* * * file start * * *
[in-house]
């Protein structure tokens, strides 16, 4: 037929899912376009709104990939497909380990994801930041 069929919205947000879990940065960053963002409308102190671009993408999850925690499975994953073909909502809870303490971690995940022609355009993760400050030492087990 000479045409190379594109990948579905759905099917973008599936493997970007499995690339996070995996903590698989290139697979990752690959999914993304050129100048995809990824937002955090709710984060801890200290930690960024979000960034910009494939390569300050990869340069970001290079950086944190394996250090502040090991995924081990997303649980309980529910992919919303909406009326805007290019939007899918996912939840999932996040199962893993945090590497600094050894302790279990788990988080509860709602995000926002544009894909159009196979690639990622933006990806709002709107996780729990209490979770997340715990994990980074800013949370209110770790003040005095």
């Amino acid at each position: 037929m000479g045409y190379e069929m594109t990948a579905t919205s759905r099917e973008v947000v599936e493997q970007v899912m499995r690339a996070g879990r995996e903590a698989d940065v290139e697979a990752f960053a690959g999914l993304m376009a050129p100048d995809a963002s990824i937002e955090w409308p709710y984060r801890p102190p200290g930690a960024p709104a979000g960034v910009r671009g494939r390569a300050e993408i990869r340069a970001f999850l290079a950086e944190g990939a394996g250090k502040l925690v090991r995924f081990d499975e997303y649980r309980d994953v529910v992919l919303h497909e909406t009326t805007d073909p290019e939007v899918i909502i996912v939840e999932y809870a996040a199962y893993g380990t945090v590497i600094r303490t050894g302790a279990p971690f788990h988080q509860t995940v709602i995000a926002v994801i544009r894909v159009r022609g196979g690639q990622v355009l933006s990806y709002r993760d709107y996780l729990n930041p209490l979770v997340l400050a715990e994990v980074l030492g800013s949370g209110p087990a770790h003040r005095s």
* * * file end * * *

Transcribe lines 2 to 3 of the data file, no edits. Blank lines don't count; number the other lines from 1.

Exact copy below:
């Protein structure tokens, strides 16, 4: 037929899912376009709104990939497909380990994801930041 069929919205947000879990940065960053963002409308102190671009993408999850925690499975994953073909909502809870303490971690995940022609355009993760400050030492087990 000479045409190379594109990948579905759905099917973008599936493997970007499995690339996070995996903590698989290139697979990752690959999914993304050129100048995809990824937002955090709710984060801890200290930690960024979000960034910009494939390569300050990869340069970001290079950086944190394996250090502040090991995924081990997303649980309980529910992919919303909406009326805007290019939007899918996912939840999932996040199962893993945090590497600094050894302790279990788990988080509860709602995000926002544009894909159009196979690639990622933006990806709002709107996780729990209490979770997340715990994990980074800013949370209110770790003040005095």
């Amino acid at each position: 037929m000479g045409y190379e069929m594109t990948a579905t919205s759905r099917e973008v947000v599936e493997q970007v899912m499995r690339a996070g879990r995996e903590a698989d940065v290139e697979a990752f960053a690959g999914l993304m376009a050129p100048d995809a963002s990824i937002e955090w409308p709710y984060r801890p102190p200290g930690a960024p709104a979000g960034v910009r671009g494939r390569a300050e993408i990869r340069a970001f999850l290079a950086e944190g990939a394996g250090k502040l925690v090991r995924f081990d499975e997303y649980r309980d994953v529910v992919l919303h497909e909406t009326t805007d073909p290019e939007v899918i909502i996912v939840e999932y809870a996040a199962y893993g380990t945090v590497i600094r303490t050894g302790a279990p971690f788990h988080q509860t995940v709602i995000a926002v994801i544009r894909v159009r022609g196979g690639q990622v355009l933006s990806y709002r993760d709107y996780l729990n930041p209490l979770v997340l400050a715990e994990v980074l030492g800013s949370g209110p087990a770790h003040r005095s």